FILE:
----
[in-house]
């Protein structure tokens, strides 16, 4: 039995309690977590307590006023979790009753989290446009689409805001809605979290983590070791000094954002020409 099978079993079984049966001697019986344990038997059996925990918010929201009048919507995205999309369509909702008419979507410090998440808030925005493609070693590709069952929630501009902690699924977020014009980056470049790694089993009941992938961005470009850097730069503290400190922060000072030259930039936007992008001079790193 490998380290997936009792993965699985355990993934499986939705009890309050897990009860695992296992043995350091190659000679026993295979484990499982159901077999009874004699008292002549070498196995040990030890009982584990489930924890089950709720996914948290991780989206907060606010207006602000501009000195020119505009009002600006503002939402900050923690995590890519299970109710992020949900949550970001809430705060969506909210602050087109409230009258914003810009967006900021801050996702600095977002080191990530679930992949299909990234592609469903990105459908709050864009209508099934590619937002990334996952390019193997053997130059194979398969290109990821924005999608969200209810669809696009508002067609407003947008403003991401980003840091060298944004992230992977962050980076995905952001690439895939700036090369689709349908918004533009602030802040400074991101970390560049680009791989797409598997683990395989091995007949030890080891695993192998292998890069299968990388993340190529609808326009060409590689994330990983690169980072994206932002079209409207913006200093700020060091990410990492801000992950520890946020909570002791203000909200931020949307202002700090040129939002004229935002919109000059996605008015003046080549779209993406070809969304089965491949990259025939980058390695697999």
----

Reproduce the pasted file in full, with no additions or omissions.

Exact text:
[in-house]
């Protein structure tokens, strides 16, 4: 039995309690977590307590006023979790009753989290446009689409805001809605979290983590070791000094954002020409 099978079993079984049966001697019986344990038997059996925990918010929201009048919507995205999309369509909702008419979507410090998440808030925005493609070693590709069952929630501009902690699924977020014009980056470049790694089993009941992938961005470009850097730069503290400190922060000072030259930039936007992008001079790193 490998380290997936009792993965699985355990993934499986939705009890309050897990009860695992296992043995350091190659000679026993295979484990499982159901077999009874004699008292002549070498196995040990030890009982584990489930924890089950709720996914948290991780989206907060606010207006602000501009000195020119505009009002600006503002939402900050923690995590890519299970109710992020949900949550970001809430705060969506909210602050087109409230009258914003810009967006900021801050996702600095977002080191990530679930992949299909990234592609469903990105459908709050864009209508099934590619937002990334996952390019193997053997130059194979398969290109990821924005999608969200209810669809696009508002067609407003947008403003991401980003840091060298944004992230992977962050980076995905952001690439895939700036090369689709349908918004533009602030802040400074991101970390560049680009791989797409598997683990395989091995007949030890080891695993192998292998890069299968990388993340190529609808326009060409590689994330990983690169980072994206932002079209409207913006200093700020060091990410990492801000992950520890946020909570002791203000909200931020949307202002700090040129939002004229935002919109000059996605008015003046080549779209993406070809969304089965491949990259025939980058390695697999």